The Botanical Gardens are located on 269 acres a way out of Calcutta. Our guide walked us to the 200 year old Banyan tree with roots spread out over 1/4 mile. Good it had all of these supporting roots because it seemed to have lost its trunk which was destroyed by a hard fungus. Trunkless, the tree lives on.

On our way back to the hotel we stopped for a short break at the Taj Hotel then on to the Oberoi for lunch. It was here that Annie and Tilman were reunited with their luggage. Seeing them was like seeing two kids at Christmas receive the #1 gifts on their list.

After lunch, Alf and Watcharee decided to relax at the hotel while the rest of our gang boarded the bus for Belur Math to visit the temple of Ramakrishna, an Indian philosopher. The bus ride alone continues to be an experience in itself. The bus is a large white, air-conditioned vehicle that has been drawing a great deal of attention. It is designed to hold about 40 passengers and driving it is extremely difficult in the tight traffic situations we are usually involved with. Don't think most American drivers would opt for this job. When in traffic, the driver basically honks his horn and jockeys for the best lane position while competing with other, Crossing the Gangesmore crowded busses, cars, motorcycles, rickshaws, tuk-tuks, bicycles, people and sometimes even cows and some goats trying to get a bit of road space.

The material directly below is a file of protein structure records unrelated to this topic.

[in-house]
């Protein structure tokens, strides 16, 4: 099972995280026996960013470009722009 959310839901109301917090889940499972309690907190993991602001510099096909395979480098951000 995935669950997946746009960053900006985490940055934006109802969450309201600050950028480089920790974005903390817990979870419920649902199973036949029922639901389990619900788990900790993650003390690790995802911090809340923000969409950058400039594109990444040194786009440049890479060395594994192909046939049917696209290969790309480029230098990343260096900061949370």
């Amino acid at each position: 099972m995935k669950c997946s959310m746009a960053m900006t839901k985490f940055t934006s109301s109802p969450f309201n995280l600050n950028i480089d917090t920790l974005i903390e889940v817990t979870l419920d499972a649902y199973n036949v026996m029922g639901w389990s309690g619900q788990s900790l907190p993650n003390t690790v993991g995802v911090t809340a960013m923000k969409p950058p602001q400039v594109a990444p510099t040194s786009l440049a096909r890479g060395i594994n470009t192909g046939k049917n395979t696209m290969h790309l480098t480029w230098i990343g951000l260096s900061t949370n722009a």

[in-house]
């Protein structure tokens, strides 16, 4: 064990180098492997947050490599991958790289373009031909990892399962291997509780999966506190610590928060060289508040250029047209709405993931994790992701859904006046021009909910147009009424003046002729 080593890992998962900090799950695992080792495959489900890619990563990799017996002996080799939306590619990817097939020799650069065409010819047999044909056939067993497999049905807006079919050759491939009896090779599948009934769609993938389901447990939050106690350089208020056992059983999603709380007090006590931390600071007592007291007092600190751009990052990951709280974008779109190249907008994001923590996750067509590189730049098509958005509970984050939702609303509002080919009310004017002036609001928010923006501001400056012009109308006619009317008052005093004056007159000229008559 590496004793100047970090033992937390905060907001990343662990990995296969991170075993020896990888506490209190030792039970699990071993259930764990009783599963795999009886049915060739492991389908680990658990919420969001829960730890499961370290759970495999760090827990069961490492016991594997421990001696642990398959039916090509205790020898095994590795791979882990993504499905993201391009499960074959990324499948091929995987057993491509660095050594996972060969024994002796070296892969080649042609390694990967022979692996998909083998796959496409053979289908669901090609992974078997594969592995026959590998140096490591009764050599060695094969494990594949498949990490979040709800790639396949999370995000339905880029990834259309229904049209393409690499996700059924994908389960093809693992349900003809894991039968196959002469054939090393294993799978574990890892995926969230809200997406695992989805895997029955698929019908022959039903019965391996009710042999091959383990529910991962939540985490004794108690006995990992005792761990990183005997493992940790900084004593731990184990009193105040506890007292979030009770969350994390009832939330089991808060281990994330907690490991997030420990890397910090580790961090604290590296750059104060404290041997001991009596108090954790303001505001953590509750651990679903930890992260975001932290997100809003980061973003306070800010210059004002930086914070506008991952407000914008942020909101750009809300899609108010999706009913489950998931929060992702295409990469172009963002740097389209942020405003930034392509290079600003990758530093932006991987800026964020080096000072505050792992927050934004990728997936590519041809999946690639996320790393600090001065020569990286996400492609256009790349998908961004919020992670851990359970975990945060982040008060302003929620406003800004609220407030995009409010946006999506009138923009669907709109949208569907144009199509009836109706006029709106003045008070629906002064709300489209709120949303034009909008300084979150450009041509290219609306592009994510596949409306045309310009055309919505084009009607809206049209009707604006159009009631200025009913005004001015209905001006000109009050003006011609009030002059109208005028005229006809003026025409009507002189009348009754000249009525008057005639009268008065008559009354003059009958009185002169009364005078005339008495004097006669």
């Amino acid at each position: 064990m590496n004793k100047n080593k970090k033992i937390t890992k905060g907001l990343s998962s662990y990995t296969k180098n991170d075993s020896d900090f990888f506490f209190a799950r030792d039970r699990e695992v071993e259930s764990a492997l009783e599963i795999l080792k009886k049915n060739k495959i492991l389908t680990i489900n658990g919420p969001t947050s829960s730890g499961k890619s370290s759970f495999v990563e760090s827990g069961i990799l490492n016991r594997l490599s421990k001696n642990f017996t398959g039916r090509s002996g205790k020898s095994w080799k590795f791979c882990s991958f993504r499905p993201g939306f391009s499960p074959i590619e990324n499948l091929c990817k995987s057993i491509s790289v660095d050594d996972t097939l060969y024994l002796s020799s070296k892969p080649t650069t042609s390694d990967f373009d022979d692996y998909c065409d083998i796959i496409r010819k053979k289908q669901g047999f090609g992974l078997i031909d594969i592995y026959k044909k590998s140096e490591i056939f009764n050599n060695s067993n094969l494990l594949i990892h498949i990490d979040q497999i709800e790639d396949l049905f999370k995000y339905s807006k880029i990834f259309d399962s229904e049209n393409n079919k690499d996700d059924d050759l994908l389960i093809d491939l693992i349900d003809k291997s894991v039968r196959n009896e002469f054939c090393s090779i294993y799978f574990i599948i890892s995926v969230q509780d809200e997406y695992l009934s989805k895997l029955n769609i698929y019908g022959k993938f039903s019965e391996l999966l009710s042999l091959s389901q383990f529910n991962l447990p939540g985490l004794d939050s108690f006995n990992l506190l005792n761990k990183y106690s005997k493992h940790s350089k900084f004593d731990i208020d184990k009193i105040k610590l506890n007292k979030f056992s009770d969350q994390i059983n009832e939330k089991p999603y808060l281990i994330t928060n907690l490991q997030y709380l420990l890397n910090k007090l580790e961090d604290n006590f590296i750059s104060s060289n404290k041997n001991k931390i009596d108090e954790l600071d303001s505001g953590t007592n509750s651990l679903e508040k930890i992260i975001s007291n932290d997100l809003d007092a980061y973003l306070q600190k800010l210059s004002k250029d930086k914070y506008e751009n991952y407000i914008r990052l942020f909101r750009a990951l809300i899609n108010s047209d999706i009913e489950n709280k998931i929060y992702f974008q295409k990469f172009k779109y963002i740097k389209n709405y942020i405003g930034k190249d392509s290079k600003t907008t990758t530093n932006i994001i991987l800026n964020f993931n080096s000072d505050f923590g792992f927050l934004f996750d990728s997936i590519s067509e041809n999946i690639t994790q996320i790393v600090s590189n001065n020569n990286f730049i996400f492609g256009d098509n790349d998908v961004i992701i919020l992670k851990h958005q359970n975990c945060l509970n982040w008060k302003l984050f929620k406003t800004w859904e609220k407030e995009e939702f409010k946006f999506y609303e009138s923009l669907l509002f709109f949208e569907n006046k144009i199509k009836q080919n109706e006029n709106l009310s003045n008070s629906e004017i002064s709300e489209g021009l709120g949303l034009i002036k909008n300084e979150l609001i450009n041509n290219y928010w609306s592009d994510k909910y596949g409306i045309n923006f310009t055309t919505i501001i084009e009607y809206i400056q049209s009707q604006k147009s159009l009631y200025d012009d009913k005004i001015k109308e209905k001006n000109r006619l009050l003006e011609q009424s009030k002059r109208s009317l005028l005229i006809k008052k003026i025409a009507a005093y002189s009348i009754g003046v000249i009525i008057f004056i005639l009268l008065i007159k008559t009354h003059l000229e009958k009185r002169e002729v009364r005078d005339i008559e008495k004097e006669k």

While traveling to our next tour site, our guide offered us a boat ride across the Ganges River to visit the Dakshineswar Kali temple which we decided was a good idea. As we discovered, the Ganges had more than our boat floating in it. Also, there didn't seem to be any other tourists at both of the temples we visited. Seems the main attraction was Annie, Tilman, Sian, Shamane and me. We often looked up to see ourselves surrounded by curious onlookers.

So, guys, I hope to be able to find AOL access to keep in contact as we travel through Bhutan beginning tomorrow. This will, however, be my last journal entry as I turn the task of journal writing over to the most capable, experienced hands of the next in the list of authors, Annie and Tilman.

I continue to miss you all and send my love,

Stephani (Mom)

Next: Notes from Bhutan